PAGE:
[Marxism] UN Extends Immunity to US/UK Troops on War Crimes

Richard Menec menecraj at shaw.ca
Sun May 23 08:54:14 MDT 2004


HOW IS THIS POSSIBLE!!!

http://observer.guardian.co.uk/international/story/0,6903,1222817,00.html

Iraqis lose right to sue troops over war crimes

Military win immunity pledge in deal on UN vote

Kamal Ahmed, political editor
Sunday May 23, 2004
The Observer

British and American troops are to be granted immunity 
from prosecution in Iraq after the crucial 30 June handover, 
undermining claims that the new Iraqi government will have 
'full sovereignty' over the state.

Despite widespread ill-feeling about the abuse of prisoners 
by American forces and allegations of mistreatment by 
British troops, coalition forces will be protected from any 
legal action.

They will only be subject to the domestic law of their home 
countries. Military sources have told The Observer that the 
question of immunity was central to obtaining military 
agreement on a new United Nations resolution on Iraq to 
be published by the middle of next month.

The new resolution will lift the arms embargo against Iraq, 
allowing the country to rearm its 80,000-strong army in 
readiness for taking over the nation's security once 
coalition forces finally leave.

'The legal situation in Iraq will be very difficult after 30 June, 
with some confusion over where jurisdiction lies,' said one 
Whitehall official. 'We wanted to ensure that British troops 
maintained the immunity they already have under Order 17.'

Order 17 refers to an agreement signed by the Coalition 
Provisional Authority giving American and British troops 
protection. That will now be extended to the new 
multinational force made up of British and American forces 
which will remain in Iraq at the invitation of the interim 
government.

Last night MPs demanded that Iraqi citizens should have 
some form of legal redress following allegations that people 
had died unnecessarily during gunfights with British forces.

'How is anyone in Iraq expected to bring a case in the 
British courts?' said Adam Price, the Plaid Cymru MP for 
Carmarthen East, who has been credited with uncovering 
many of the claims made against British troops.

'It is taking the idea of diplomatic immunity and applying it 
to 130,000 troops. There is a danger that you are actually 
going from immunity to being able to act with impunity.'

Price said that there should be a military ombudsman 
based in Iraq who could investigate any allegations against 
coalition troops and call for further action.

The British army was facing fresh embarrassment yesterday 
when the Attorney General, Lord Goldsmith, published a 
statement admitting that allegations against a British soldier 
now facing possible criminal proceedings over the death of 
an Iraqi civilian during an arrest were initially dismissed by 
the forces.

The Crown Prosecution Service is considering pressing 
criminal charges against the soldier over the same incident. 
'The case currently under consideration by the CPS was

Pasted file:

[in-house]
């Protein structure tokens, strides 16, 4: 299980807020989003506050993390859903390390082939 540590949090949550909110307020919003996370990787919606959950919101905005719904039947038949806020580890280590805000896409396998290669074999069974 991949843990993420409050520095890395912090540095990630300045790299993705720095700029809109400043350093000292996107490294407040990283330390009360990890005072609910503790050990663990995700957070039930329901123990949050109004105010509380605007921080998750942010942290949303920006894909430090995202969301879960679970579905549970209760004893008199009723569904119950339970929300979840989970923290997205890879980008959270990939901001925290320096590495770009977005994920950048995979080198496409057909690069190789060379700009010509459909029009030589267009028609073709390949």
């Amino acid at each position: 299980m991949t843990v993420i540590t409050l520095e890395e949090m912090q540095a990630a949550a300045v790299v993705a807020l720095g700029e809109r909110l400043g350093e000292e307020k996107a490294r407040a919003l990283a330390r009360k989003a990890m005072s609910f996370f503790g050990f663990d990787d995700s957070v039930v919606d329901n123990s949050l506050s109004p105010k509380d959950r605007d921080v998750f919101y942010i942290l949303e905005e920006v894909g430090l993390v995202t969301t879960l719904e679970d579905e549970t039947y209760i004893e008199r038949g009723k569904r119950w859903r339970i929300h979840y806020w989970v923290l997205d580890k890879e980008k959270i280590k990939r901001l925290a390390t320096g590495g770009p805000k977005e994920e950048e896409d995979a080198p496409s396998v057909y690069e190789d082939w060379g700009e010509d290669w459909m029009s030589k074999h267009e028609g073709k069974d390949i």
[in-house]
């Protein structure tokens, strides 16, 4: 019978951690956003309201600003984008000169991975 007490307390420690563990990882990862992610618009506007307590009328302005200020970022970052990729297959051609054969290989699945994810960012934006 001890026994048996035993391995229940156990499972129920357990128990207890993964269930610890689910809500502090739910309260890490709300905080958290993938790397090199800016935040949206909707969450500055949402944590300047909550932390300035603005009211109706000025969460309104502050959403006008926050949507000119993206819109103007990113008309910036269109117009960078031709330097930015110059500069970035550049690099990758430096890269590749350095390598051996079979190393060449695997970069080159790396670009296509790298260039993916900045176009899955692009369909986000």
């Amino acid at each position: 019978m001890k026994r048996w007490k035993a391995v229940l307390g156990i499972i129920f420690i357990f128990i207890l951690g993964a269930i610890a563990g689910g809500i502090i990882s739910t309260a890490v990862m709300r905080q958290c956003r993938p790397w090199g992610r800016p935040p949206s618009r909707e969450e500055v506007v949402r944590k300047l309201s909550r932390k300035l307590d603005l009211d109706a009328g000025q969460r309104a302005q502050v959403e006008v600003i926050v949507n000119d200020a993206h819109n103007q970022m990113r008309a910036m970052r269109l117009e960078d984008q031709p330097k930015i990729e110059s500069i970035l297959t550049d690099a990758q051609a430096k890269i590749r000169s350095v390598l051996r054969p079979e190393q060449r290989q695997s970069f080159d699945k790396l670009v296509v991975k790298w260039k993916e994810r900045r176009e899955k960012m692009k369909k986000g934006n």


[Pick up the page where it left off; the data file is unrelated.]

referred to the Attorney General after charges were 
dismissed by the soldier's commanding officer,' Goldsmith 
said.

'In these circumstances, the case cannot be tried by court 
martial.'

Earlier this month the Defence Secretary, Geoff Hoon, 
said all allegations of mistreatment by British troops were 
thoroughly investigated by the Royal Military Police 
Special Investigations Branch.

The soldier's case is one of the two which he said had now 
reached 'an advanced stage with decisions on prosecutions 
pending'. The first picture of how the new Iraq will look 
after the handover is now starting to emerge. Senior 
diplomatic sources told The Observer that the new UN 
resolution, which will give a legal basis to the Iraqi interim 
government, will be published in the middle of next month.

It is likely to say that this government should be able to 
give 'strategic direction' to the multinational force although 
it will not take over full command, a move that has already 
been rejected by the American and British armies.

Iraq's new ministers will also take over control of the 
prisons, including the notorious Abu Ghraib jail where 
Americans have been photographed and videotaped 
abusing prisoners.

It will also be allowed to equip its army, run a police force 
and all of the departments of state.

'We will give full sovereignty back,' said one source closely 
involved in the negotiations. 'There must be a partnership 
between the Iraqi government and the multi-national force. 
There can't be subservience.'

Iraq will be allowed to control its oil revenues, which will 
raise $48 billion a year within the next three years, although 
it will have to pay tens of billions of pounds in reparations 
imposed following the Gulf war. After the invasion and 
occupation of Kuwait by Saddam Hussein's forces in 1990 
and the subsequent war, the UN oversaw a reparations 
programme, mostly payable to the Kuwaiti government. 
Iraq has so far paid $18bn funded from its oil reserves.

After the new resolution is passed it will still have to use a 
proportion of its revenues to pay off the outstanding amount.

Diplomatic sources made it clear, however, that after the 
handover a lot of work would go into debt relief for areas 
of the country, particularly around Baghdad and in the north, 
where there are high levels of poverty. 





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